Last year  I had limited resources but still wanted to feel like I was having a holiday.  So when I was in pensive mood, I set about exploring the options, letting my fingers flit from here to there on my iPad.  I was travelling to Wales to visit family anyway and explored different train options to see where I could go from there.  I discovered that I could travel to Wales, then sweep across to Cheshire to visit more family, and back home for little more than just a return to Wales.  (It really is worth checking out the different train options in the UK – I tend to use the National Rail Journey Planner.  There is a ridiculously wide difference in cost depending on what time of day you travel and the actual journey destinations, which affect the type of ticket that is available.    You can sometimes get the other end of the country for less than it costs to travel somewhere that is less than 50 miles away.) I had been surprised to discover that it was possible to travel from the village in Wales directly to the town in Cheshire where family lived, so I thought if I could stop off on the way for just one night, it would enable me to explore somewhere different and I find that at such times, time tends to slow down and just one night away can seem a long time.  I perused the map and checked out fares, settling on Ludlow.  My next step was to find somewhere to stay.  I used the online service ‘airbnb’and was drawn to an old Gothic style house within walking distance of the railway station.  It was owned by a young family.  They were in the process of renovating the house and gardens and rented out a couple of rooms.  It was right beside the railway line with a large garden that sloped right down near the line.  The story I think was that the house had been built by a man that worked on the railways but it has been difficult to establish the history of the house.

Copyright Kay/wavesandpebbles

Copyright Kay/wavesandpebbles

Well when I left Wales I was waved off at the unmanned station in the village by all the family, including my daughter who was staying for a couple of weeks.  A short while later I was alighting at Ludlow Station.  With my suitcase trolley in tow, I had a quick wander round the town to get my bearings and then headed for the B & B.  I received a warm welcome and my room had a beautiful view (see one of the photos).  I settled in, had a tour of the house and garden, then headed back into town.  I spent the rest of the day exploring the unique shops and finding a nice restaurant to dine in.  I had a taxi back, was invited to join the owners for a friend’s birthday celebration, which I did for a short while before returning to my room.  I slept well, had a wonderful breakfast and sadly got ready to leave.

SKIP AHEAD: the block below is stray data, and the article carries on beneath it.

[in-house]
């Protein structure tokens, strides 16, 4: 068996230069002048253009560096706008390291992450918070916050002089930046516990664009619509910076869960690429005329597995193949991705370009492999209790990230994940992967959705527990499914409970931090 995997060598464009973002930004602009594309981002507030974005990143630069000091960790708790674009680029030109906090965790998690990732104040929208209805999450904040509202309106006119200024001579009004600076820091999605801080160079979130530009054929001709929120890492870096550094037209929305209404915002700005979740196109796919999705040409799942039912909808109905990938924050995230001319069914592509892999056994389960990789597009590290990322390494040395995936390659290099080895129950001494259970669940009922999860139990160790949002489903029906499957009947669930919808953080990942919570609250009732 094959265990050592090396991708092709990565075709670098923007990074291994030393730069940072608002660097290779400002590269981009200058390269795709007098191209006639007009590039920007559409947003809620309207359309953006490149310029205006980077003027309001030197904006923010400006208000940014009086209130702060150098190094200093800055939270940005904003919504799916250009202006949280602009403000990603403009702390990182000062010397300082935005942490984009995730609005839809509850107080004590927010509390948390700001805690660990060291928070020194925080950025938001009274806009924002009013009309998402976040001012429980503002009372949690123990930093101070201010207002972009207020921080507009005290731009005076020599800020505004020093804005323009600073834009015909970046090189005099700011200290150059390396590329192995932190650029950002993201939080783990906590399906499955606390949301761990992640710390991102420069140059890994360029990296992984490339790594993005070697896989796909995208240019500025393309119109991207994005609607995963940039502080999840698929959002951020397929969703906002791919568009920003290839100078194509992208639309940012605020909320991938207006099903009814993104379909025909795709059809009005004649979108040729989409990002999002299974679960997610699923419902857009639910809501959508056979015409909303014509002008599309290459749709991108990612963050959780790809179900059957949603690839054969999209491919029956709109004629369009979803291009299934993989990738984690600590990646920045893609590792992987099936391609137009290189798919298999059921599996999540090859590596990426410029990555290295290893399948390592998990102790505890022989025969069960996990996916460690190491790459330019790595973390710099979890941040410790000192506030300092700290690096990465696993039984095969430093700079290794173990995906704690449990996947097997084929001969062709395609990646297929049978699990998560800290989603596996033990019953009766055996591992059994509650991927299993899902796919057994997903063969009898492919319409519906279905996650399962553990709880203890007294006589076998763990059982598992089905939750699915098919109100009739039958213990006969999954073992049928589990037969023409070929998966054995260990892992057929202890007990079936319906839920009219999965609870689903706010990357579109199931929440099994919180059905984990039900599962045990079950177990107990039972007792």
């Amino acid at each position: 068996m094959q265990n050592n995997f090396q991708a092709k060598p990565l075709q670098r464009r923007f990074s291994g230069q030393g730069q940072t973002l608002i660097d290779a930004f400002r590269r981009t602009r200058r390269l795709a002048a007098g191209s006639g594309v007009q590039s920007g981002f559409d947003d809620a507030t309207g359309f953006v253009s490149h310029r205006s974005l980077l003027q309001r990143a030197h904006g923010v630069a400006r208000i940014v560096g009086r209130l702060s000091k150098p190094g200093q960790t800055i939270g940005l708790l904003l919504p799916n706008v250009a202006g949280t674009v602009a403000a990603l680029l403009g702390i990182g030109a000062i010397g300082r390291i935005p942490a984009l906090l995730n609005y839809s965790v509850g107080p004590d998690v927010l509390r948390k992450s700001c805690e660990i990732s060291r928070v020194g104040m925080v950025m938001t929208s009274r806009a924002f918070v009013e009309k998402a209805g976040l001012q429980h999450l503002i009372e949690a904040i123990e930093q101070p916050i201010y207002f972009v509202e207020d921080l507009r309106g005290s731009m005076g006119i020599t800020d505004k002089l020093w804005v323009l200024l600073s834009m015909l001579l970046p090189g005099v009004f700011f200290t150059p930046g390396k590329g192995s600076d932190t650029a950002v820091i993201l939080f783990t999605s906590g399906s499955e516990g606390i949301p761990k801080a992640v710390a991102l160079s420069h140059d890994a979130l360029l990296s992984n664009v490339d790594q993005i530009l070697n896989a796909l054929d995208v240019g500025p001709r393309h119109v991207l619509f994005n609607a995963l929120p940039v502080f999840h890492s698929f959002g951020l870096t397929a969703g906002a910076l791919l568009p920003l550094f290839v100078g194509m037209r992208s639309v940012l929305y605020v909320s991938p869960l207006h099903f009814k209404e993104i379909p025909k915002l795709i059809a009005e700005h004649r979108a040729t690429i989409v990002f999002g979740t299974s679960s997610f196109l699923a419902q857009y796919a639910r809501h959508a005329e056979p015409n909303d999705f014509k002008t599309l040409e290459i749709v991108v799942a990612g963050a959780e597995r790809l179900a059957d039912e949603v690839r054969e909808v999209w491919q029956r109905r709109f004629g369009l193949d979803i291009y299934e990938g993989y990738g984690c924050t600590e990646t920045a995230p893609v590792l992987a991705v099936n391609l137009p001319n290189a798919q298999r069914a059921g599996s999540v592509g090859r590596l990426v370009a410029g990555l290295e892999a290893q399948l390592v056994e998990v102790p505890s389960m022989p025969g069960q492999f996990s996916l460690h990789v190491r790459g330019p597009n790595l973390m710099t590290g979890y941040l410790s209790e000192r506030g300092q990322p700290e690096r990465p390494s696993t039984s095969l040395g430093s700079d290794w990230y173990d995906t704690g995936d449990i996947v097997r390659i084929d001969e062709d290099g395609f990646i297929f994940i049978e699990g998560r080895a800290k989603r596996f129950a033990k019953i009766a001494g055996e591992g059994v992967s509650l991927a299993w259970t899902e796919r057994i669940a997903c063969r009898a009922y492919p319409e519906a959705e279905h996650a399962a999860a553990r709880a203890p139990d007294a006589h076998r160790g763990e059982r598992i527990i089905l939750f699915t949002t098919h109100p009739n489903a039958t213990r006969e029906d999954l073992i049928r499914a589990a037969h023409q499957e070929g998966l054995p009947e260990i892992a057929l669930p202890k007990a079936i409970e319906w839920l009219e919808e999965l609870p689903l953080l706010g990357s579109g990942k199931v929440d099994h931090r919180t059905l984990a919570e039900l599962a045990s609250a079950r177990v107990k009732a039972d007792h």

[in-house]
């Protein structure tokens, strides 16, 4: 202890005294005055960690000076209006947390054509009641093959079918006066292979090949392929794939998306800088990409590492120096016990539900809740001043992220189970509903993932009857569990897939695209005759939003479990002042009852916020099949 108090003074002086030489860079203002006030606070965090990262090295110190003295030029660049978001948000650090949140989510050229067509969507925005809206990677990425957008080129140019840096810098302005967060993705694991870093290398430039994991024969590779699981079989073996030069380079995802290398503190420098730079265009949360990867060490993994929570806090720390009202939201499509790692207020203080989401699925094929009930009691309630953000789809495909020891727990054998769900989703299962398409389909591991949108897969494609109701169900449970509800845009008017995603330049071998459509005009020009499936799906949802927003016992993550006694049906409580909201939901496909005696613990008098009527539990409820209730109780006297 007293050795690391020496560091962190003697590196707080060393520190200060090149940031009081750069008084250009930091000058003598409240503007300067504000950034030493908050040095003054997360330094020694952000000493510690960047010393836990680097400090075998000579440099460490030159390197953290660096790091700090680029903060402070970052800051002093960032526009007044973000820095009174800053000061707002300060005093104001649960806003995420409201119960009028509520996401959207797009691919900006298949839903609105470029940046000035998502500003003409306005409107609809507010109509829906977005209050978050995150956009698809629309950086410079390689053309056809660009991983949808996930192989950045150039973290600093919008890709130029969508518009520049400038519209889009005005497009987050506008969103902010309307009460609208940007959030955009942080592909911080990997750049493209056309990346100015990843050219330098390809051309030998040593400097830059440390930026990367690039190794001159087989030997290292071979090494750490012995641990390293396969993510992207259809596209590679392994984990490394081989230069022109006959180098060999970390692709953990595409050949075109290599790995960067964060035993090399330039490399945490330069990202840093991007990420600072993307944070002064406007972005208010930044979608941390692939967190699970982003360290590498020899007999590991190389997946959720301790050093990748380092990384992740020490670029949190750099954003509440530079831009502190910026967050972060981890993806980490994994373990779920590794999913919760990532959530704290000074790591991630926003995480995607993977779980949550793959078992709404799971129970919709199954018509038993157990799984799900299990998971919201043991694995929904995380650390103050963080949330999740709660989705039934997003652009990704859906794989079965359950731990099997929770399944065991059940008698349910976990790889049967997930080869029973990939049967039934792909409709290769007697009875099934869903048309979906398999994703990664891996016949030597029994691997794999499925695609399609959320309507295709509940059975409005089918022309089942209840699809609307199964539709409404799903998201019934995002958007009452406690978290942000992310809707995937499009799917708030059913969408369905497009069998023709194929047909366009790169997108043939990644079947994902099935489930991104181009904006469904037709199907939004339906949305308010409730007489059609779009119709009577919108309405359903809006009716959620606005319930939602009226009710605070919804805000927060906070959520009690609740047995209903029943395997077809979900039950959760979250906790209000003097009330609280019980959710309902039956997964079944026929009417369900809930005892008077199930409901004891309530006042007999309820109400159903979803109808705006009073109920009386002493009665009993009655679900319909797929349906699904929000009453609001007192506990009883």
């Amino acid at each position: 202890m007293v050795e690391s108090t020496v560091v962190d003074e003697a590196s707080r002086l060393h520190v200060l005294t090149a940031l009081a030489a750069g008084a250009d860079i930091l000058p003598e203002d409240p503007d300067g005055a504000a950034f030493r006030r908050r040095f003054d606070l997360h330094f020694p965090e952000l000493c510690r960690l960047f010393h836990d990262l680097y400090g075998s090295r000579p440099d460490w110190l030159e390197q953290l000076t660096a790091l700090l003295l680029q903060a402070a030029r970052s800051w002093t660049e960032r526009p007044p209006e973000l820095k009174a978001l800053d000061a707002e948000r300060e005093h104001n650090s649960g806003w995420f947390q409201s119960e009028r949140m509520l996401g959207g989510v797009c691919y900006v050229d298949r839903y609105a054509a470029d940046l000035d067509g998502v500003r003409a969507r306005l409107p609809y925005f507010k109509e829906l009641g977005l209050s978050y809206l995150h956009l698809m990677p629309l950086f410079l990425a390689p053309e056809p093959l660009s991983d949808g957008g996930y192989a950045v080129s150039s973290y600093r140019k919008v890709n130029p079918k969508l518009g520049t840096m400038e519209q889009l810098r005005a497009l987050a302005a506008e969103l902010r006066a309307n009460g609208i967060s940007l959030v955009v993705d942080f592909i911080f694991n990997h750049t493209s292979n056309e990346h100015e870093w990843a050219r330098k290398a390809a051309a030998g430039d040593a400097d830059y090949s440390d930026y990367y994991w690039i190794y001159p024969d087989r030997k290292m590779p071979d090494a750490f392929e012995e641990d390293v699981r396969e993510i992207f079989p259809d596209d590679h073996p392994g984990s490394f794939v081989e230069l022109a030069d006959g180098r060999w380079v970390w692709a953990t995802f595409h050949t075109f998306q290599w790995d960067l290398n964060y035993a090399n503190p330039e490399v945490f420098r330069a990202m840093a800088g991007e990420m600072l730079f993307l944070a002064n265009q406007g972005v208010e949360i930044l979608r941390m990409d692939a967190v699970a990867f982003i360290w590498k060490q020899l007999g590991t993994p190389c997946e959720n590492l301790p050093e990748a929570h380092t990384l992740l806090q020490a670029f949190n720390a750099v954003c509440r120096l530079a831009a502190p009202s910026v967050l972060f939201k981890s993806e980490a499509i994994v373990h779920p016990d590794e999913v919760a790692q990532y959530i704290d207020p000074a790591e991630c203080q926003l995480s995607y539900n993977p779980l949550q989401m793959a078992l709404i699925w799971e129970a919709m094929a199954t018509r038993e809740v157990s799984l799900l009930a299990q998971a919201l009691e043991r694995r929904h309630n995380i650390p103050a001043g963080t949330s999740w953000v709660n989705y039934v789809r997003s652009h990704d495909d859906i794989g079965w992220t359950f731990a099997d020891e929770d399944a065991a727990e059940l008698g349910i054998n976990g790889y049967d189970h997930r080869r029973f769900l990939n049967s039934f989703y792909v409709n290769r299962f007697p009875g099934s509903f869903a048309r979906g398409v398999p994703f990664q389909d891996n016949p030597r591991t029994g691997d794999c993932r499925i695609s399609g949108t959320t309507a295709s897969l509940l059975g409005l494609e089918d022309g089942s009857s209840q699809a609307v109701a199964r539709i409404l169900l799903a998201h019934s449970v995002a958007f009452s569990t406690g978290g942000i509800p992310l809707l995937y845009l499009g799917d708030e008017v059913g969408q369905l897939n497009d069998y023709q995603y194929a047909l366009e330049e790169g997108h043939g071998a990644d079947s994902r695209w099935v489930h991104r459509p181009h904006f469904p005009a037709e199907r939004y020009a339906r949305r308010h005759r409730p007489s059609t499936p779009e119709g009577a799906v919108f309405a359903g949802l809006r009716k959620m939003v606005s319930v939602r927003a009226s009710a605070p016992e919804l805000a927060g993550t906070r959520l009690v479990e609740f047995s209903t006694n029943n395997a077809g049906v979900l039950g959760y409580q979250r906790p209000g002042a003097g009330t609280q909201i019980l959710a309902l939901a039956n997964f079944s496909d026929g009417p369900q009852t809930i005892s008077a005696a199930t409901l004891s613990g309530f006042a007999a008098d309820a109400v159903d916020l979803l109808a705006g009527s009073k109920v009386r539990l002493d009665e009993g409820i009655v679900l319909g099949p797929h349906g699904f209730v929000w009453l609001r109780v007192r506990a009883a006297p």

I was offered a lift by the owner into town and she suggested dropping off my case at the station.  I was then free for a few hours before getting the train so I went for a walk, going down by the river.  I love places where you can just wander and find different things. Ludlow in Shropshire is a beautiful place that isn’t on any major road routes so it seemed to have a different atmosphere about it – a fairly large place yet with none of the major traffic throughput so it was more peaceful.   I would have loved to stay longer and thoroughly recommend it as a place to visit.  I walked around the castle but did not go in it.  Alongside the river there was a very upmarket restaurant – the name escapes me but if I come across it I will post it here.  For a special treat, I would definitely like to go there.  I took a picture of The Feathers Hotel and it would be good to have a look inside but I would be apprehensive staying there as it is supposedly haunted.  It was built in 1619, a 17th Century coaching inn.  It is now a Grade 1 listed building.

Feathers Hotel Ludlow - Copyright 2014 Kay/wavesandpebbles

Feathers Hotel Ludlow – Copyright 2014 Kay/wavesandpebbles

I hope you enjoy this post that gives a flavour of a somewhat hidden part of England.  I returned home feeling totally refreshed and feeling that I really had a long holiday.